User Tools

Site Tools


The NSL UV PCB Etching Kit

Photo-chemical PCB etching has been perfected!

After much trial and error, and one foiled attempt at burning down the whole building, the NSL UV PCB kit is now ready for some serious action. It's true that milling boards on the CNC machine is pretty freakin' cool, and certainly more high-tech than old-fashioned chemical etching. But, for single-sided boards up to about 9“ x 12”, this is a very simple alternative, and it doesn't require you to wait for a qualified CNC technician to help you out. It's really easy, very repeatable, and it only takes about 15 minutes, once the chemistry has warmed up.

Before getting started:

1) Why etch your own PCB?

There are a couple of reasons.  The most important is that it's just fast. You can walk into the lab with a design in your hand and walk out an hour later with an etched board.  The second is that it's cheap.  A 6×9 photosensitive one-sided board costs about 12 bucks, and you can cut it into as many pieces as you want, any size you want. Double-sided is about 14 bucks. Chemistry is about 1 dollar per board.

2) What do you need?

There are two main things that you need: A pcb design, and a photosensitive board (positive process). At the lab, there are already chemicals, gloves, and vellum for transparencies, but it wouldn't hurt to replace those things from time to time.

3) Do this first

As soon as you get to the lab, start heating up the plate etchant. It will take about a half-hour to get the etchant up to the recommended temp (55C), but, as long as it's warm, you'll be able to make a good PCB without waiting forever for it to develop.  Also, make sure to prepare some photo developer before you start exposing your board. There is a bottle in the kit that is labeled just for this purpose.

Preparing the transparency:

1) Make your design

Using your favorite PCB layout software, build a basic PCB layout. You won't have to worry about silkscreens and soldermasks, because you will only be making copper traces. Make sure to include a ground plane, because you won't have to etch as much. This seems like a small thing, but without the ground plane, you will have to etch 5-10 times as much copper, which means more chem, and more soak time.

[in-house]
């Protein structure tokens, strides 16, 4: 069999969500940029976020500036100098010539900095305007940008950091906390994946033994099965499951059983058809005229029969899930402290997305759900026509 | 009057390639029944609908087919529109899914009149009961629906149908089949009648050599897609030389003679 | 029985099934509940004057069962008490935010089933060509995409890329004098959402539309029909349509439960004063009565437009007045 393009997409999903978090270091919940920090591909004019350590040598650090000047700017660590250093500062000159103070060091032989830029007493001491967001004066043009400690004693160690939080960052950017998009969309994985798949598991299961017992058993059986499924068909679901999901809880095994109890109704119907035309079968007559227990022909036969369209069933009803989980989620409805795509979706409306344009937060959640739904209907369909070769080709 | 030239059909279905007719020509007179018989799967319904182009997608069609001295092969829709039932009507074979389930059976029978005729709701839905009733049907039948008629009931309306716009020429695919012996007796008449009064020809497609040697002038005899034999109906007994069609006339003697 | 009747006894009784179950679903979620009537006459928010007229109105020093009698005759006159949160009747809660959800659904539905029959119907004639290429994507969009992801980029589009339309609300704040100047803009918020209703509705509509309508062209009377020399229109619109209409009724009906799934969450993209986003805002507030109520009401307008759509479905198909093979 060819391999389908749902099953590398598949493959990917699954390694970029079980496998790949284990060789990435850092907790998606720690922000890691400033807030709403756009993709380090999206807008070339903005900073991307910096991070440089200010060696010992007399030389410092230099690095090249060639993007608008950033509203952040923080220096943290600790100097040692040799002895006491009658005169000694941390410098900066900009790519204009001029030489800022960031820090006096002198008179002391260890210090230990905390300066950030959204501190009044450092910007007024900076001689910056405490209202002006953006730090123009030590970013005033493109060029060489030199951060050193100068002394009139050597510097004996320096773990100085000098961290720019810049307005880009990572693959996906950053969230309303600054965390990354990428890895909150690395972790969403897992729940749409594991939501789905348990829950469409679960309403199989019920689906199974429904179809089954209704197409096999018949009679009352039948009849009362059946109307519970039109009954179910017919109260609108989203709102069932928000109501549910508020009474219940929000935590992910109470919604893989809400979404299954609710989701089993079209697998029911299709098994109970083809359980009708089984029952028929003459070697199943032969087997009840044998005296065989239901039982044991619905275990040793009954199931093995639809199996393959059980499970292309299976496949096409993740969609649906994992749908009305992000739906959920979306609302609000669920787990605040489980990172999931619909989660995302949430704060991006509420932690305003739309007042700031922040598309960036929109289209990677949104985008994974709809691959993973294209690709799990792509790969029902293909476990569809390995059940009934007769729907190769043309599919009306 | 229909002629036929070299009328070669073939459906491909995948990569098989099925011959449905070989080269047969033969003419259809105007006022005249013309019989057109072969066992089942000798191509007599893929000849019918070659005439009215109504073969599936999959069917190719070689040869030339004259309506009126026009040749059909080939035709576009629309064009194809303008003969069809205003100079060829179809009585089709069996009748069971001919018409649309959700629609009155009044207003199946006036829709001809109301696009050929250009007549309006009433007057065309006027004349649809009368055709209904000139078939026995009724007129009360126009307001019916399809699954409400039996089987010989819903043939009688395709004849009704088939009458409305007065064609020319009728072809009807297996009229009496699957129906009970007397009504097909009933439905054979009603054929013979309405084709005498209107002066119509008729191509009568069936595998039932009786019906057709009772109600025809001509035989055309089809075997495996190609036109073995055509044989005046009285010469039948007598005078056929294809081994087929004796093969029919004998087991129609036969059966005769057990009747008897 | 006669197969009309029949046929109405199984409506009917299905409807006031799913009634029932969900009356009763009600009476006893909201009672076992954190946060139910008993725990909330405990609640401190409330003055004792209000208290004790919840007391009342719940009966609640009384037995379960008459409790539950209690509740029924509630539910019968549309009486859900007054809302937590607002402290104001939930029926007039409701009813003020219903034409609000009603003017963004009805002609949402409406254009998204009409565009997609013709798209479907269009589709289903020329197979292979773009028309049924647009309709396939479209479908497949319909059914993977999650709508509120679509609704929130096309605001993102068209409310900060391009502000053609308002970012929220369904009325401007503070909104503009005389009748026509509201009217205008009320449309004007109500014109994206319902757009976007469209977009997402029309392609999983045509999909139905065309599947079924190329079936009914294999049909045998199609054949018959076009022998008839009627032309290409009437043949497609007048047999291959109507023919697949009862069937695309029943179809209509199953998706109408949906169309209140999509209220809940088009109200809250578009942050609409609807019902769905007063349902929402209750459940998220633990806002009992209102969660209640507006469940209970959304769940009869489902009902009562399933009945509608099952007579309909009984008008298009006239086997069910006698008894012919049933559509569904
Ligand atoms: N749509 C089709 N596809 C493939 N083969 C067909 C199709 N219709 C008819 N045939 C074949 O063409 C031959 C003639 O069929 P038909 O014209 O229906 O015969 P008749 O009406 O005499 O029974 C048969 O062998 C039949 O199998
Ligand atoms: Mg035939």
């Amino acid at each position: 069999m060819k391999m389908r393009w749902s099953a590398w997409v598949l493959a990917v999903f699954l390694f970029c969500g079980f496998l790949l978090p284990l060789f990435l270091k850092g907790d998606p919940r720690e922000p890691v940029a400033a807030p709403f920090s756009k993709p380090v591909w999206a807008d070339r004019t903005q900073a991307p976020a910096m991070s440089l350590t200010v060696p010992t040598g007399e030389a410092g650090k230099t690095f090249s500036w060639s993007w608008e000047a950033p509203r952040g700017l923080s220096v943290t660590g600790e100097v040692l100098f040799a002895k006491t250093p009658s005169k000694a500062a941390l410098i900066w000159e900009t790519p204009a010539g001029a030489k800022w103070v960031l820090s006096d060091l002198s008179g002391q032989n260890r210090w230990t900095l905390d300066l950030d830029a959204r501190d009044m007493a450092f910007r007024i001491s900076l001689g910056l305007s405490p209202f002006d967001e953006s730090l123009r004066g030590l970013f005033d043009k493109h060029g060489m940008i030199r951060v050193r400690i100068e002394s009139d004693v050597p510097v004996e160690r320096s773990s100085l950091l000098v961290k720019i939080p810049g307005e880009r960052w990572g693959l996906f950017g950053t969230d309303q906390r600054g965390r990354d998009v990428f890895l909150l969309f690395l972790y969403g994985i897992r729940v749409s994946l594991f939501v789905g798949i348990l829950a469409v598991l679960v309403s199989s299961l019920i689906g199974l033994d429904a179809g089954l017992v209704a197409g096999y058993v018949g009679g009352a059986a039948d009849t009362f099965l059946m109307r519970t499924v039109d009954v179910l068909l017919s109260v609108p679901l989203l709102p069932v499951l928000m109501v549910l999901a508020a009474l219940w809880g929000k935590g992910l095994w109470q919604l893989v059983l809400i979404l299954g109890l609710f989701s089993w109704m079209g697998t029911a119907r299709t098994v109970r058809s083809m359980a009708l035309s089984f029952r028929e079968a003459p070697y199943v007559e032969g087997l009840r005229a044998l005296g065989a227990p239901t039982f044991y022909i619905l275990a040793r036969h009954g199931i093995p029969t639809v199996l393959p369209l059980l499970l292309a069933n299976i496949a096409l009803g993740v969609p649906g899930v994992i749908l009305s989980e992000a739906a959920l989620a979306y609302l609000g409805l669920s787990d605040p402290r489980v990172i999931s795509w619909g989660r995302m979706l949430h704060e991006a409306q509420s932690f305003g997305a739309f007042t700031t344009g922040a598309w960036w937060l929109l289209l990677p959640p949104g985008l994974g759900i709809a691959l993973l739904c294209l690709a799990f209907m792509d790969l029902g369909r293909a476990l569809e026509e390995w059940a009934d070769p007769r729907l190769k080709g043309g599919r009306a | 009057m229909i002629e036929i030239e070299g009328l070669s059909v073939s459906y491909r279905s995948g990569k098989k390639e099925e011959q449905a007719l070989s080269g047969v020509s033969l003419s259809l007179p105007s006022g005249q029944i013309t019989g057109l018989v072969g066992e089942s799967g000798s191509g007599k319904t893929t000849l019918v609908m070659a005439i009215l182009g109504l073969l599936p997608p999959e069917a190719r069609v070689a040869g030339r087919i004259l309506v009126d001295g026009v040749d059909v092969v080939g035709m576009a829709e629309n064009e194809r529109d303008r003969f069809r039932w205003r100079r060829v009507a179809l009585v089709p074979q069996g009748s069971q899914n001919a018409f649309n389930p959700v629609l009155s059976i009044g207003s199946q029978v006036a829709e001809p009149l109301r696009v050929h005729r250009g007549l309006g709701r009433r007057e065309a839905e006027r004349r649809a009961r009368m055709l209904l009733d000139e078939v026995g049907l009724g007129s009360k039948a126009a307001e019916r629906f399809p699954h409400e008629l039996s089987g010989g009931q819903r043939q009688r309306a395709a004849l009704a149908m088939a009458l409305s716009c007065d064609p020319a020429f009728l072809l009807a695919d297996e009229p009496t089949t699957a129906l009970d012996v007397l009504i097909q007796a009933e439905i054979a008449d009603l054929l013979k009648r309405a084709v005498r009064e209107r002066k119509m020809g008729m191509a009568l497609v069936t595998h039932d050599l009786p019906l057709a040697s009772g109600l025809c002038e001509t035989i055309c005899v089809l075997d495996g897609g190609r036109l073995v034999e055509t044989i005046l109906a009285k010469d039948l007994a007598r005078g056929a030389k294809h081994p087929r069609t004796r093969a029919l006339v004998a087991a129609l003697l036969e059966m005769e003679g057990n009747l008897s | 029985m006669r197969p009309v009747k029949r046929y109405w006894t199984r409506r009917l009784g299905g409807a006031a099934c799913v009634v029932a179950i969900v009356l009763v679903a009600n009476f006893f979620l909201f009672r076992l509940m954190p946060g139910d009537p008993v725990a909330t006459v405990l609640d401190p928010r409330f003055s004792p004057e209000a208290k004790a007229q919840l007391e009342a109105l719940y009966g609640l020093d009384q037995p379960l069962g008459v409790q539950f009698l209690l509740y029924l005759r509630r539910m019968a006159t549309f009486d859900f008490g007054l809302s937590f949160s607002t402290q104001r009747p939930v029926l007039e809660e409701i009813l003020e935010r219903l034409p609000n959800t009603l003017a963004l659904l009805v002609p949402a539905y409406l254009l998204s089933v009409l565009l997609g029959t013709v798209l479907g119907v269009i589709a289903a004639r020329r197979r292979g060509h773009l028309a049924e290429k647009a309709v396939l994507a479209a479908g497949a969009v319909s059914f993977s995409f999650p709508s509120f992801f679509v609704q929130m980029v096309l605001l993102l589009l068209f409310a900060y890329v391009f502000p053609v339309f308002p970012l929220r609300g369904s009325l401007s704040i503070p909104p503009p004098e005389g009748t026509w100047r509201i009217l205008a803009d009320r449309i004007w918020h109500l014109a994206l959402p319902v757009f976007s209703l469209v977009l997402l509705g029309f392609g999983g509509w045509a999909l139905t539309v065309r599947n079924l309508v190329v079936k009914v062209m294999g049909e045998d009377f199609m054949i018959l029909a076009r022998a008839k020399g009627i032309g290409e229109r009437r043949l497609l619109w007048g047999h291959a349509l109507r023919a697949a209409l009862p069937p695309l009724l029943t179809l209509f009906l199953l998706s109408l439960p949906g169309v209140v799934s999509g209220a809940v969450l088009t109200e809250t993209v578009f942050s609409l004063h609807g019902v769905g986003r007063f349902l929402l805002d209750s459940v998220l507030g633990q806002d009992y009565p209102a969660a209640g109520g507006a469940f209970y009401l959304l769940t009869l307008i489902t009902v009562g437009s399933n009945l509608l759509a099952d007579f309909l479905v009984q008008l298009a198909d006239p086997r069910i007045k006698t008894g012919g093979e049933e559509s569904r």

2) Print your design

Print out your bottom layer design and pads, right-reading, positive, in black-only mode. If you are using a double-sided board, you will have to print the top layer flipped so that right is left and left is right. Shades of grey are not acceptable. All traces and pads must be as black and dense as possible in your printout. There is some translucent vellum by the laser printer, but make sure to print your design on regular paper first so you can verify that everything is correct. Once everything looks perfect, print to a sheet of vellum and you can skip the next step.

3) Transfer your prints to a transparency sheet.

This doesn't have to be clear mylar or acetate. You can also use onion-skin or a light vellum sheet. The sheets must be pretty translucent, though, or you won't have crisp edges, and you'll have to wait for long exposure times that may or may not work.  Your transparency must be printed with toner. Ink will not be dense enough to block the UV light. If you have a laser printer, just print on the transparency sheet.  If you have an ink-jet printer, you'll have to use a photocopier to transfer the image to the sheet. This part is easy, so make sure to bring a few extra copies, in case something gets destroyed.

Getting ready to expose the board:

1) Trim the transparency

Cut your transparency so that it's only a little bit past the edge of the design.  Using a large piece just makes things cumbersome, and if it bends or hangs while it is being exposed, it will create shadows and soft edges underneath it, on the UV-sensitive plate.

2) Trim the board

Your board should only be a little bit larger than your transparency. You can trim it down by scoring the copper side (the side with a white protective plastic film on it) with a utility knife. You might need to score it two or three times to get a good, deep score.  Once you do that, you can bend it back on itself and it will break pretty smoothly.  PC board is tough, but with a little muscle, you can snap it back.  You'll probably have to finish it off by cutting the protective layer on back so the the two parts will separate.

Exposing the Board:

Read this part ahead of time and understand it.  You should try to do these steps as quickly as possible.  Don't rush unnecessarily, but do work swiftly and carefully once you remove the protective plastic from the board. 

1) Put some tape on the edge of your transparency, so you'll be ready to attach it to your board.

Make sure that you do this while the toner side of the transparency is facing in the same direction as the sticky side of the tape. The toner is going to be touching the photographic emulsion. 

2) In very dim lighting, remove the white film from the copper side of the board.

Do this slowly to make sure that the emulsion doesn't peel off. 

3) Tape the transparency to the board.

Make sure that it is nice and flat, without bends or warps.

4) Place the board with the taped transparency beneath the UV light

Put the clear sheet of plexiglass on top of it to push the transparency as close as possible to the plate itself.

5) Turn on the light